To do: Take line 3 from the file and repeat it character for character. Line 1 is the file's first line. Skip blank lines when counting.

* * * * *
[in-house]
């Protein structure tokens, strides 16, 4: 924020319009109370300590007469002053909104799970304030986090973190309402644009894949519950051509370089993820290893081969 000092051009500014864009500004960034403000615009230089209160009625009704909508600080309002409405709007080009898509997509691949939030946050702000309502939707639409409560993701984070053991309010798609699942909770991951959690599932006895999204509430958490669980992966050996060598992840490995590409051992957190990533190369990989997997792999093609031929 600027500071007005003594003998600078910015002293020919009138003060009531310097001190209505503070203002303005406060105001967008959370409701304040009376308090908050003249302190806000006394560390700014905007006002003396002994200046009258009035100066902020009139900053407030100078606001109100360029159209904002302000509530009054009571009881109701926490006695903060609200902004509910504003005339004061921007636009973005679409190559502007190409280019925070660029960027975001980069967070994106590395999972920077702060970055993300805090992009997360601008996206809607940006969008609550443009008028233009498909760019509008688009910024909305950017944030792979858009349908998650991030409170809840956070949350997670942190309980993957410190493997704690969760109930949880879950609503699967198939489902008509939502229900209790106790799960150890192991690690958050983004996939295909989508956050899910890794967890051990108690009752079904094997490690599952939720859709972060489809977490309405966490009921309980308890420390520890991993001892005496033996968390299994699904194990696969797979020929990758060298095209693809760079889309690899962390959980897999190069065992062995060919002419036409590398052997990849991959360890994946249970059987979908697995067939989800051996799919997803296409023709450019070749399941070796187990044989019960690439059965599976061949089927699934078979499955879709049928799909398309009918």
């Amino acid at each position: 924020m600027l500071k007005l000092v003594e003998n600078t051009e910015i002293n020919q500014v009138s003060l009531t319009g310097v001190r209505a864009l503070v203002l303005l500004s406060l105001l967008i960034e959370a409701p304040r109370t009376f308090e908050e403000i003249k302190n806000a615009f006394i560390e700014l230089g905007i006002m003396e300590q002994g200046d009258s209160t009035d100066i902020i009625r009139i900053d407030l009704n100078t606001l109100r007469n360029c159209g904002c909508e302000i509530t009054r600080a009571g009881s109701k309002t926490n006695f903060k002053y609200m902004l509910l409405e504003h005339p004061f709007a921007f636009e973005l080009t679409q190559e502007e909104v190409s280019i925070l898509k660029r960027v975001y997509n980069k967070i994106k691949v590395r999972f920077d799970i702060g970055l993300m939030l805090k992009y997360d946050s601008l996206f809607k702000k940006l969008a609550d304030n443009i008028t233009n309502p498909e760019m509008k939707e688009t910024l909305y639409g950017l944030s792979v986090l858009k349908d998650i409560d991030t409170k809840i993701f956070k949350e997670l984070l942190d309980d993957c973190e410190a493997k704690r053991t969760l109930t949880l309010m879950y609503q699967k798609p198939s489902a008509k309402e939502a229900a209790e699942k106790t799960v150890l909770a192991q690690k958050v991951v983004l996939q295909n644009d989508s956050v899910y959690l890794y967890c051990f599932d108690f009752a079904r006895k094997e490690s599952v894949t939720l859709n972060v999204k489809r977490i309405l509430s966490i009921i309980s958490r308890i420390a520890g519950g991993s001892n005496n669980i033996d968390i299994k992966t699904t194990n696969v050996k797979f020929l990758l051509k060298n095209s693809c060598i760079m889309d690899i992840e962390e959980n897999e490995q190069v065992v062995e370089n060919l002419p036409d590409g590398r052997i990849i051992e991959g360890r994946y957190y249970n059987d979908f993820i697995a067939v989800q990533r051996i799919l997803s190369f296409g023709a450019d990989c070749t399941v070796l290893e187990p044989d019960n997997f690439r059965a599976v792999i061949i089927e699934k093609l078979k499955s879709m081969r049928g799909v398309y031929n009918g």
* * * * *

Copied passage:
């Amino acid at each position: 924020m600027l500071k007005l000092v003594e003998n600078t051009e910015i002293n020919q500014v009138s003060l009531t319009g310097v001190r209505a864009l503070v203002l303005l500004s406060l105001l967008i960034e959370a409701p304040r109370t009376f308090e908050e403000i003249k302190n806000a615009f006394i560390e700014l230089g905007i006002m003396e300590q002994g200046d009258s209160t009035d100066i902020i009625r009139i900053d407030l009704n100078t606001l109100r007469n360029c159209g904002c909508e302000i509530t009054r600080a009571g009881s109701k309002t926490n006695f903060k002053y609200m902004l509910l409405e504003h005339p004061f709007a921007f636009e973005l080009t679409q190559e502007e909104v190409s280019i925070l898509k660029r960027v975001y997509n980069k967070i994106k691949v590395r999972f920077d799970i702060g970055l993300m939030l805090k992009y997360d946050s601008l996206f809607k702000k940006l969008a609550d304030n443009i008028t233009n309502p498909e760019m509008k939707e688009t910024l909305y639409g950017l944030s792979v986090l858009k349908d998650i409560d991030t409170k809840i993701f956070k949350e997670l984070l942190d309980d993957c973190e410190a493997k704690r053991t969760l109930t949880l309010m879950y609503q699967k798609p198939s489902a008509k309402e939502a229900a209790e699942k106790t799960v150890l909770a192991q690690k958050v991951v983004l996939q295909n644009d989508s956050v899910y959690l890794y967890c051990f599932d108690f009752a079904r006895k094997e490690s599952v894949t939720l859709n972060v999204k489809r977490i309405l509430s966490i009921i309980s958490r308890i420390a520890g519950g991993s001892n005496n669980i033996d968390i299994k992966t699904t194990n696969v050996k797979f020929l990758l051509k060298n095209s693809c060598i760079m889309d690899i992840e962390e959980n897999e490995q190069v065992v062995e370089n060919l002419p036409d590409g590398r052997i990849i051992e991959g360890r994946y957190y249970n059987d979908f993820i697995a067939v989800q990533r051996i799919l997803s190369f296409g023709a450019d990989c070749t399941v070796l290893e187990p044989d019960n997997f690439r059965a599976v792999i061949i089927e699934k093609l078979k499955s879709m081969r049928g799909v398309y031929n009918g």